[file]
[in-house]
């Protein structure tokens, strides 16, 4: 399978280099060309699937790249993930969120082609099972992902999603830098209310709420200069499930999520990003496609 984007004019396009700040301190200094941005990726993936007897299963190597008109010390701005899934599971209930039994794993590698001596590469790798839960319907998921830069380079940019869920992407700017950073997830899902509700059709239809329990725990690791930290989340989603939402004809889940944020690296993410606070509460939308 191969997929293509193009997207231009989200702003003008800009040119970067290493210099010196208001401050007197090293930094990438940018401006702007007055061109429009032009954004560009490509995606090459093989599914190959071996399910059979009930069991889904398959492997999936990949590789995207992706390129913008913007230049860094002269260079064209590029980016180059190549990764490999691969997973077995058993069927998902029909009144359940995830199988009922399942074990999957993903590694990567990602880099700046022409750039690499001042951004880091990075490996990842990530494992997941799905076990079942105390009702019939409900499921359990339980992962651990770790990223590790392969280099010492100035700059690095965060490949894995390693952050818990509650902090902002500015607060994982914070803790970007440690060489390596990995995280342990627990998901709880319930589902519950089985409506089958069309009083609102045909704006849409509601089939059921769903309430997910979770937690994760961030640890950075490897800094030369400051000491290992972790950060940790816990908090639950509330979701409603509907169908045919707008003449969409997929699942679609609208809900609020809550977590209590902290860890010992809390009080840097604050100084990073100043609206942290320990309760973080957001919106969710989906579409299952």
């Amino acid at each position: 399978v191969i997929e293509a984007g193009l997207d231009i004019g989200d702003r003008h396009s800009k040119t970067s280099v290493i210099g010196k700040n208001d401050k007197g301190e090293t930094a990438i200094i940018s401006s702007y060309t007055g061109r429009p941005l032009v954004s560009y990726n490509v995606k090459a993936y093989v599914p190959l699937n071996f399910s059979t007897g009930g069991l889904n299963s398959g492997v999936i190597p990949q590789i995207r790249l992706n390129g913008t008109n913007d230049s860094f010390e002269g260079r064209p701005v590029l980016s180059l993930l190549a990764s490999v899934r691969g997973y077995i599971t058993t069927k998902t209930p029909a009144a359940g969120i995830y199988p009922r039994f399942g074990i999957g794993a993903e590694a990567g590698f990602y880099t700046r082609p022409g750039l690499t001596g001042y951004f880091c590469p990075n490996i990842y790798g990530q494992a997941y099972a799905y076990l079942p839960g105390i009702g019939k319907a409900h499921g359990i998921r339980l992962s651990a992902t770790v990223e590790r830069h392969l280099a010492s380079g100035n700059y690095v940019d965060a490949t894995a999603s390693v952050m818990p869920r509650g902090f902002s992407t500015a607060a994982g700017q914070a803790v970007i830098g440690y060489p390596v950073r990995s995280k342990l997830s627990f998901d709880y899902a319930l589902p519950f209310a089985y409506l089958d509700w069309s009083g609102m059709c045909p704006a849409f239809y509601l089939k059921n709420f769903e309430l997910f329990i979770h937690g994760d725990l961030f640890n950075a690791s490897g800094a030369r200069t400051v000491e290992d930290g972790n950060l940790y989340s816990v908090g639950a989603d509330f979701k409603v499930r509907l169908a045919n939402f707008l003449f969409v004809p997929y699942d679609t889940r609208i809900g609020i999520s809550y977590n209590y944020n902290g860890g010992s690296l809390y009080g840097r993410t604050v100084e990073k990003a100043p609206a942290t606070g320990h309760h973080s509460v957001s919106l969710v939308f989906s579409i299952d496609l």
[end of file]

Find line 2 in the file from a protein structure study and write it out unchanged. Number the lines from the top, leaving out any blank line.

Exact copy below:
């Protein structure tokens, strides 16, 4: 399978280099060309699937790249993930969120082609099972992902999603830098209310709420200069499930999520990003496609 984007004019396009700040301190200094941005990726993936007897299963190597008109010390701005899934599971209930039994794993590698001596590469790798839960319907998921830069380079940019869920992407700017950073997830899902509700059709239809329990725990690791930290989340989603939402004809889940944020690296993410606070509460939308 191969997929293509193009997207231009989200702003003008800009040119970067290493210099010196208001401050007197090293930094990438940018401006702007007055061109429009032009954004560009490509995606090459093989599914190959071996399910059979009930069991889904398959492997999936990949590789995207992706390129913008913007230049860094002269260079064209590029980016180059190549990764490999691969997973077995058993069927998902029909009144359940995830199988009922399942074990999957993903590694990567990602880099700046022409750039690499001042951004880091990075490996990842990530494992997941799905076990079942105390009702019939409900499921359990339980992962651990770790990223590790392969280099010492100035700059690095965060490949894995390693952050818990509650902090902002500015607060994982914070803790970007440690060489390596990995995280342990627990998901709880319930589902519950089985409506089958069309009083609102045909704006849409509601089939059921769903309430997910979770937690994760961030640890950075490897800094030369400051000491290992972790950060940790816990908090639950509330979701409603509907169908045919707008003449969409997929699942679609609208809900609020809550977590209590902290860890010992809390009080840097604050100084990073100043609206942290320990309760973080957001919106969710989906579409299952």